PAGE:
Nature as Treatment of ADHD


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  • Importance of topic. Richard Louv’s book, Last Child in the WoodsBeing in the school setting, teacher challenges with children with ADHD
  • According to Louv (2006), as a result of the rise in technology, children are spending more time indoors watching tv, playing video games, and on the internet. As a result children are spending less time outdoors. He believes that this is why ADHD is the leading disorder in the U.S.
  • inability to pay attentiondaydreamsdifficulty listeningeasily distracted in constant motion or unable to stay seated(Center for Disease Control, 2011)These post most problems in school for teachers.
  • Medication’s side effects can disrupt a child’s sleep patterns, lead to depression, and stunt physical growth as reported by the National Institute of Mental Health (n.d.). Prescribing stimulants to treat ADHD may have adverse effects on children when taken for a long period of time.Alternative treatment such as exposure to outdoors can minimize symptoms of ADHD.
  • Natural green areas such as rivers, trees, grass and woods have a very calming and soothing effect on children making the learning environment to be more positive (Maynard &Waters, 2007).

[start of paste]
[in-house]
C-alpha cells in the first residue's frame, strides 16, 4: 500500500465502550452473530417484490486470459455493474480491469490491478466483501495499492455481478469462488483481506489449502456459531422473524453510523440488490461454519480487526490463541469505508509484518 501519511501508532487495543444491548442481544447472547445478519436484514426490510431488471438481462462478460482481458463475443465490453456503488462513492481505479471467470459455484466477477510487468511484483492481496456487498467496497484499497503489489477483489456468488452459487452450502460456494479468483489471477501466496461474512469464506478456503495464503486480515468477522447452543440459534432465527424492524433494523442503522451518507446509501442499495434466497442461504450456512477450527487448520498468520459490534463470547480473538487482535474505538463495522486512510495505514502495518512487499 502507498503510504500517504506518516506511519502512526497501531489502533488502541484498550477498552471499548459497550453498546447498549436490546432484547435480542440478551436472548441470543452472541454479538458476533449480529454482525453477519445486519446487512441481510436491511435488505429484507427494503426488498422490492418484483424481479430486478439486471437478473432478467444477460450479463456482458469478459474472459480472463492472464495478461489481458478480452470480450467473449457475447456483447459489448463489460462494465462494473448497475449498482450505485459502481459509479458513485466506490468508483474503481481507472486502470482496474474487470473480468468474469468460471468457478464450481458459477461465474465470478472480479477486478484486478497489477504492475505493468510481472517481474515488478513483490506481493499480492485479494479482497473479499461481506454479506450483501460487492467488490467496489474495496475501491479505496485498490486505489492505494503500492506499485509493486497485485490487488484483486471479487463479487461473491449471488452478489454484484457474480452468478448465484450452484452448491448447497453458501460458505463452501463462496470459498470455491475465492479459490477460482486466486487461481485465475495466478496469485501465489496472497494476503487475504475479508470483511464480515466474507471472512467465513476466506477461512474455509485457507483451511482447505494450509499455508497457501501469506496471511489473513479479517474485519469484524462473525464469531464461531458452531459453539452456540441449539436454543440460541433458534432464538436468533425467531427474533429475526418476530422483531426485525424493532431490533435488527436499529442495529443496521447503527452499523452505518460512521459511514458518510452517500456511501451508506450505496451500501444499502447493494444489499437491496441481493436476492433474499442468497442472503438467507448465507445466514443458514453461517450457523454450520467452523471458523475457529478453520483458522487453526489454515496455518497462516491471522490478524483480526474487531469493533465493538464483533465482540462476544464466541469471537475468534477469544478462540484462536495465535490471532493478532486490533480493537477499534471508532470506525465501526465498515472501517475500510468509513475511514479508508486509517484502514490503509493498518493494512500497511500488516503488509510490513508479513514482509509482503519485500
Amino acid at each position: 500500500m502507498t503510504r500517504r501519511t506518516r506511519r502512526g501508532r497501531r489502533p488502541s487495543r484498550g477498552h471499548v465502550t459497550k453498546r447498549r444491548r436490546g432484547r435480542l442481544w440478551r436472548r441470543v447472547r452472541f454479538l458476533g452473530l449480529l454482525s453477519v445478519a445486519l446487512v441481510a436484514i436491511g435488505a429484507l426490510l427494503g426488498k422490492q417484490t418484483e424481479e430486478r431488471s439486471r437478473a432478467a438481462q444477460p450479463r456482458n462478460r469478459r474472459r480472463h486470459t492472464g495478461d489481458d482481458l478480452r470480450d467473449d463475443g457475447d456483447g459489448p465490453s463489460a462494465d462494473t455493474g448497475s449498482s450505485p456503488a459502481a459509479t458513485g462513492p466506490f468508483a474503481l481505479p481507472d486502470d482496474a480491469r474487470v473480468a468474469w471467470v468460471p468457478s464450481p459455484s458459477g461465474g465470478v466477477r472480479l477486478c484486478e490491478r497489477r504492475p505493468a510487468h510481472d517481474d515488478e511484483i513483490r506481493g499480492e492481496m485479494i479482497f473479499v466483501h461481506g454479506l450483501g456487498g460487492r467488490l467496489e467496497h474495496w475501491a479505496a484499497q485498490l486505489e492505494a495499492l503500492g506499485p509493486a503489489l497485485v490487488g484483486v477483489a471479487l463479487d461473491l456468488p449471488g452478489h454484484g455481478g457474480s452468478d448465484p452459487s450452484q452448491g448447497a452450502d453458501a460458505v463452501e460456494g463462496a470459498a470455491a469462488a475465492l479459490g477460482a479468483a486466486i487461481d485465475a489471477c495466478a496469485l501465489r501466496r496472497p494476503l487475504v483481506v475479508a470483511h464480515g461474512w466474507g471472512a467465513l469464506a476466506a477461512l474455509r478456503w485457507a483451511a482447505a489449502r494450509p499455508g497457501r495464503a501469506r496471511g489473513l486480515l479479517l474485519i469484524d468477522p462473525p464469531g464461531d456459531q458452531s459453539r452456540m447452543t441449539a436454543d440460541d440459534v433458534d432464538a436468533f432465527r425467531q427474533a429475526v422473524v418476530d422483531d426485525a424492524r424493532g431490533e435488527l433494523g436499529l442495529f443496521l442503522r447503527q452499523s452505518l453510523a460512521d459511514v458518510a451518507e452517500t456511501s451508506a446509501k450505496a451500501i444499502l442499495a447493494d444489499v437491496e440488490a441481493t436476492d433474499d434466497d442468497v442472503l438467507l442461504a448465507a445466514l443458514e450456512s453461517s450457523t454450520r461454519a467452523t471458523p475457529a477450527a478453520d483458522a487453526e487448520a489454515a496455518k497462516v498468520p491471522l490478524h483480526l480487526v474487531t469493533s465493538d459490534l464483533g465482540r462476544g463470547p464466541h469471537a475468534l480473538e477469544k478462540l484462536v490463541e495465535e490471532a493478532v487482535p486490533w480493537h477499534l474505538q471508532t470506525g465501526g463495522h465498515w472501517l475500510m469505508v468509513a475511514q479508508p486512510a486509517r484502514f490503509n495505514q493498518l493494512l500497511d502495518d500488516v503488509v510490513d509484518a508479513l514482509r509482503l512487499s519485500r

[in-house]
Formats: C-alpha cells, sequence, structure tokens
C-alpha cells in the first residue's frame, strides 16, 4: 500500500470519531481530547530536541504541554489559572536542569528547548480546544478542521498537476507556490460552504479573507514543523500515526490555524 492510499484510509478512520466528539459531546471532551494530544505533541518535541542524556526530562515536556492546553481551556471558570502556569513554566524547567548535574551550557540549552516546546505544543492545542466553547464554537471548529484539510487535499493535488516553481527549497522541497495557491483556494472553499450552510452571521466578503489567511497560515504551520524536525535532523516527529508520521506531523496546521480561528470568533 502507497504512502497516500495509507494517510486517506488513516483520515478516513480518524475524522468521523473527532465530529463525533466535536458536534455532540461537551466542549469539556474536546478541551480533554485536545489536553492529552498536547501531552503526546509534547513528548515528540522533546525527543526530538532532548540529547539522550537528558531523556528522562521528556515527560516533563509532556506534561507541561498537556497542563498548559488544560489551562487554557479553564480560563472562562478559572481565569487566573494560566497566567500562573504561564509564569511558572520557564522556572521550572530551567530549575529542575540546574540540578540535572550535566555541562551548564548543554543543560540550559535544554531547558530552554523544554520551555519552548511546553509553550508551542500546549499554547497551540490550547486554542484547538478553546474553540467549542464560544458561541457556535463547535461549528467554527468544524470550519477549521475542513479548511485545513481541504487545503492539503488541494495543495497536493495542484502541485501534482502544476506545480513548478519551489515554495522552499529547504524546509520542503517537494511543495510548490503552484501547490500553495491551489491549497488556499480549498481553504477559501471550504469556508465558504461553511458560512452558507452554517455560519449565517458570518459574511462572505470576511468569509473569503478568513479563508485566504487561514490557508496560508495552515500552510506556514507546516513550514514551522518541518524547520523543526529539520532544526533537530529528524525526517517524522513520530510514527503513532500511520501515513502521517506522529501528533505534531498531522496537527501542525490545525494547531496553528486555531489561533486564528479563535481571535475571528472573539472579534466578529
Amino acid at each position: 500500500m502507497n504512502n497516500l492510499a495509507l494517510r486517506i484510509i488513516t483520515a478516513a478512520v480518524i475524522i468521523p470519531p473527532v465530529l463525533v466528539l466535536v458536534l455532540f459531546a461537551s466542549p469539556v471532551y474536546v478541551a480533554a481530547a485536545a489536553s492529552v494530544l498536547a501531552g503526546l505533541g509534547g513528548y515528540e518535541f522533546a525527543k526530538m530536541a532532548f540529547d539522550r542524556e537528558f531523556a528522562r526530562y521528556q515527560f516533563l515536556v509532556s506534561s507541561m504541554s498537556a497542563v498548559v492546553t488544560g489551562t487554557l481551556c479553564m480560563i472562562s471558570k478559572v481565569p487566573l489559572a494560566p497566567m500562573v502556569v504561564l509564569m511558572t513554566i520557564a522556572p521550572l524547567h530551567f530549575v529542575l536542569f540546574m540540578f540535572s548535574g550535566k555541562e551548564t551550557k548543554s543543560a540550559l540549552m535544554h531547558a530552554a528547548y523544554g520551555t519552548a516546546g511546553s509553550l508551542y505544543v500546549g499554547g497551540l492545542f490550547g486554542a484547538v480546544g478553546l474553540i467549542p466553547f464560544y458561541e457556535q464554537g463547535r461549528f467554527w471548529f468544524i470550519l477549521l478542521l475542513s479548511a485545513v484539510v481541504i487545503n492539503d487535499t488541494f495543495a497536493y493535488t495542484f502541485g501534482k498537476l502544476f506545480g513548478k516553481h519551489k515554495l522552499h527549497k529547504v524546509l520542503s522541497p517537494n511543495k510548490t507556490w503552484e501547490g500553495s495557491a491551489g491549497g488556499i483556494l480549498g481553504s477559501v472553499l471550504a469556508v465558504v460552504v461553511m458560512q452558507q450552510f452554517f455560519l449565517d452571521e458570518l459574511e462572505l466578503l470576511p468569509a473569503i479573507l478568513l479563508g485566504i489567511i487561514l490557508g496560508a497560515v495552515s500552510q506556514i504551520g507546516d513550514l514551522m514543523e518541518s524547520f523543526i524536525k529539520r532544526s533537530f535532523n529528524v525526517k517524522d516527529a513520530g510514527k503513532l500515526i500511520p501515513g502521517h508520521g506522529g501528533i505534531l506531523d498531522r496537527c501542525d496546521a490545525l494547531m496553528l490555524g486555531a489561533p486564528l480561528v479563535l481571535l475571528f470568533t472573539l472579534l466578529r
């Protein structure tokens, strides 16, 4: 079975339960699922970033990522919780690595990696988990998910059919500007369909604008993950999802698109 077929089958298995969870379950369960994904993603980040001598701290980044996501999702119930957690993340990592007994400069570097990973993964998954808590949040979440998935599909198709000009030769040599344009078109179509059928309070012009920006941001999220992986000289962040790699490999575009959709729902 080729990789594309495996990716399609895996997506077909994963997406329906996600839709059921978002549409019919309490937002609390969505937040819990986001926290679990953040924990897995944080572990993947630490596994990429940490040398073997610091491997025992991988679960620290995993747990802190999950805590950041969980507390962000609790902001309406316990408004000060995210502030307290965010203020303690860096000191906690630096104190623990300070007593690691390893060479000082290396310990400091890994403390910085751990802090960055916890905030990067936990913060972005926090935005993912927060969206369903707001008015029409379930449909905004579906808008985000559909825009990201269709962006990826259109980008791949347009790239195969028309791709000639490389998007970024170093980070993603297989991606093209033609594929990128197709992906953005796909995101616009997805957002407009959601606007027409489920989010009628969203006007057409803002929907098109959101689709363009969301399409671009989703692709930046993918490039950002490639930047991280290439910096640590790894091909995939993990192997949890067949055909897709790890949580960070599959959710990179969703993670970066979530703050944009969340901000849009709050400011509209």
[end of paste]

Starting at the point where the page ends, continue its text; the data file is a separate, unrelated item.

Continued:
• WISC-IV to measure memory, Tower of London for planning and organization, and Colors Trail Test 1 and 2 for processing speed
  • Stimulants have been the common treatment for decades but there is a lack of studies on long term effects of ADHD drugs especially with regards to children (Center for Disease Control, 2010). As ADHD persists into adulthood, more research on the symptoms, treatment as well as adverse effects is needed in order to determine the pros and cons of prescribing medication for ADHD.the impact of nature experiences on attention disorders is still at its infancy. More data and analysis is needed as evidence of empirical proof.
  • Nature as Treatment of ADHD

    1. 1. Nature as Treatment ofAttention Deficit Hyperactivity Disorder By Catherine G. Bamba Argosy University, Seattle PSY 492
    2. 2. Introduction:• Technological advancement• Children are spending less time outside• ADHD is the leading childhood disorder in the U.S.
    3. 3. Focal question:What are the effects of frequent exposure to the outdoors for children with ADHD?
    4. 4. Definition:The Diagnostic and Statistical Manual of Mental Disorders,fourth edition (DSM-IV-TR) defines ADHD as havingthese 3 main characteristics:• Inattentiveness• Hyperactivity• Impulsivity(American Psychiatric Association, 2000).
    5. 5. Diagnosis:Diagnosis is difficult because many of the similarsymptoms can be found in other disorders such asdepression, anxiety and other learning disabilities. Unlikeother disorders such as diabetes that can be lab tested,there is no single test used to diagnose ADHD (Center forDisease Control, 2010). Diagnosis is based onobservations in multiple settings
    6. 6. Treatment:• In the United States, 2.7 million children ages 4-17 were receiving medication treatment for ADHD.• There has been an increase in prescriptions written for children who are diagnosed with ADHD in recent years (Null, n.d.).